The slit diaphragm is a specialized epithelial junction
Our understanding of the molecular components of the slit diaphragm benefited from advances in positional cloning, which identified nephrin as the founding member of this protein complex. Other proteins were then rapidly discovered, including Neph-1 (a homologous protein to nephrin), podocin, P-cadherin, and the protocadherins FAT1 and FAT2 (ref. 2 and Figure 1). The cadherins bind, on their cytoplasmic end, to α, β, and γ catenins. These studies led to the suggestion that the slit diaphragm is a unique adherens junction, rather than a tight junction (10). The finding that ZO-1, the classic tight junction scaffolding protein, was present in the slit diaphragm suggested that the structure is a modified tight junction. More recent studies showed that typical tight junction proteins, such as occludins, JAM-A, and cingulin, also exist in the slit diaphragm (11). Remarkably, in experimental nephrosis, more typical tight junctions reappear in the podocytes (12). Thus, the slit diaphragm is clearly a unique cell connector composed of proteins that are typical of two classes of junctions.
Podocytes and the slit diaphragm. Schematic of neighboring podocytes attached to the GBM, with key cell-cell adhesion proteins, including nephrin, Neph-1, P-cadherin, and the protocadherins FAT1 and FAT2.
Endocytosis regulates slit diaphragm proteins
Endocytosis using clathrin-coated vesicles occurs in all eukaryotic cells and serves many functions, including recycling of membrane proteins, delivery of material into the cell, regulation of the number of transport proteins, and cytoplasmic signaling (13). It proceeds in five identifiable steps. The first of these is specification of a site where the membrane becomes dimpled, a process that requires the accumulation of patches of phosphatidylinositol-4,5-bisphosphate. Second, these patches recruit several membrane-bending proteins, and the membrane adaptor protein AP2 binds to a specific “cargo” protein, such as nephrin, in podocytes. Third, the binding of AP2 allows the clathrin coat to be assembled into the typical triskelion cage. Fourth, dynamin, the mechanochemical enzyme powered by GTP hydrolysis, then binds to the “neck” of the vesicle (in association with other proteins, such as endophilins, that have specific dimerization motifs called BAR domains), eventually resulting in scission of the neck. Finally, the neck of the triskelion cage contains a defect that allows inositol-5 phosphatases such as synaptojanin to disassemble the clathrin cage.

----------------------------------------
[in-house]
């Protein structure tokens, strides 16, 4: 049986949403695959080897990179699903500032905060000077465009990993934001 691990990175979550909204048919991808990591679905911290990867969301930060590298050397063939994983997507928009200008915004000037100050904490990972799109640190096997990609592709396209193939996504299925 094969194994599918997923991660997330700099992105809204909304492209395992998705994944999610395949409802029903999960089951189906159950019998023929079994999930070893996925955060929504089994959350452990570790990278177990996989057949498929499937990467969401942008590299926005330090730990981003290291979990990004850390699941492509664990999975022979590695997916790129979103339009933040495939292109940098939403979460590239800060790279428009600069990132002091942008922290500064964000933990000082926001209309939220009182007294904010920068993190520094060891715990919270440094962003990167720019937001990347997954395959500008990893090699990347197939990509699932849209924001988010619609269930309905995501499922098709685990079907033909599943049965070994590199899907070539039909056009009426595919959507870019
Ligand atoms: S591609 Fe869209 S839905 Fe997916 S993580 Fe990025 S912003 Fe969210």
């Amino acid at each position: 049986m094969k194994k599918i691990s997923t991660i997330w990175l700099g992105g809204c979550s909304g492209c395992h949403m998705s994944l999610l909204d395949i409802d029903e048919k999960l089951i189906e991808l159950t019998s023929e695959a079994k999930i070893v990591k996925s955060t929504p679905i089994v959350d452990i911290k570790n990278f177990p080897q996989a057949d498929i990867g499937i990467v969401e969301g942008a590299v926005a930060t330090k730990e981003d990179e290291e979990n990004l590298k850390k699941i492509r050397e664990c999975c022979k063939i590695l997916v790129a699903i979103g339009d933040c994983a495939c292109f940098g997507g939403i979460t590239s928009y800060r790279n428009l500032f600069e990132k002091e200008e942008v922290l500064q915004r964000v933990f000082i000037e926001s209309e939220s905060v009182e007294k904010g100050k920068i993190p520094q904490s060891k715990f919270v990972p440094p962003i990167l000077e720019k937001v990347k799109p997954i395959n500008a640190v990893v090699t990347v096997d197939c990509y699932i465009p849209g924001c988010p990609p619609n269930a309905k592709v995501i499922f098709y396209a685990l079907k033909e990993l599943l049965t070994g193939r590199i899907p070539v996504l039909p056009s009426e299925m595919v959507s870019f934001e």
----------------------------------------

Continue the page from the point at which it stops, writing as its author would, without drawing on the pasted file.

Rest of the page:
It was previously known that dynamin degradation can result in proteinuria and foot process effacement, but this was ascribed to the fact that dynamin is also an actin-binding protein (14). Soda et al. now describe the deletion of several proteins critical for clathrin-mediated endocytosis specifically in podocytes (ref. 9 and Figure 2). They found that deletion of synaptojanin, dynamin, or endophilin caused proteinuria and foot process effacement. The limitation to this approach is that any of these proteins might regulate actin directly, and the resultant proteinuria might not be related to an endocytosis defect. However, recent studies have shown that recruitment of dynamin, BAR domain proteins, and endophilin to the site of clathrin-mediated endocytosis requires actin, and furthermore that actin and dynamin promote recruitment of one another through a positive feedback system (15). In podocytes in culture, Soda et al. were able to demonstrate that actin accumulates with dynamin in sites of clathrin-mediated endocytosis, but not at sites of actin stress fibers (9). Furthermore, the authors demonstrated that nephrin is endocytosed by clathrin-coated vesicles. These studies also clarified the role of other proteins implicated in proteinuria and foot process effacement, such as myosin 1E (which accumulates at sites of endocytosis) and CD2AP (which is a binding partner of endophilin and interacts with dynamin and synaptojanin). Nck is also an adaptor that binds to dynamin and synaptojanin, and PI3K2α binds to clathrin and is involved in endocytosis. Although the present studies do not rule out a primary role for actin dynamics in proteinuric disease, they do raise the bar for the kind of evidence that will be needed to document such a mechanism.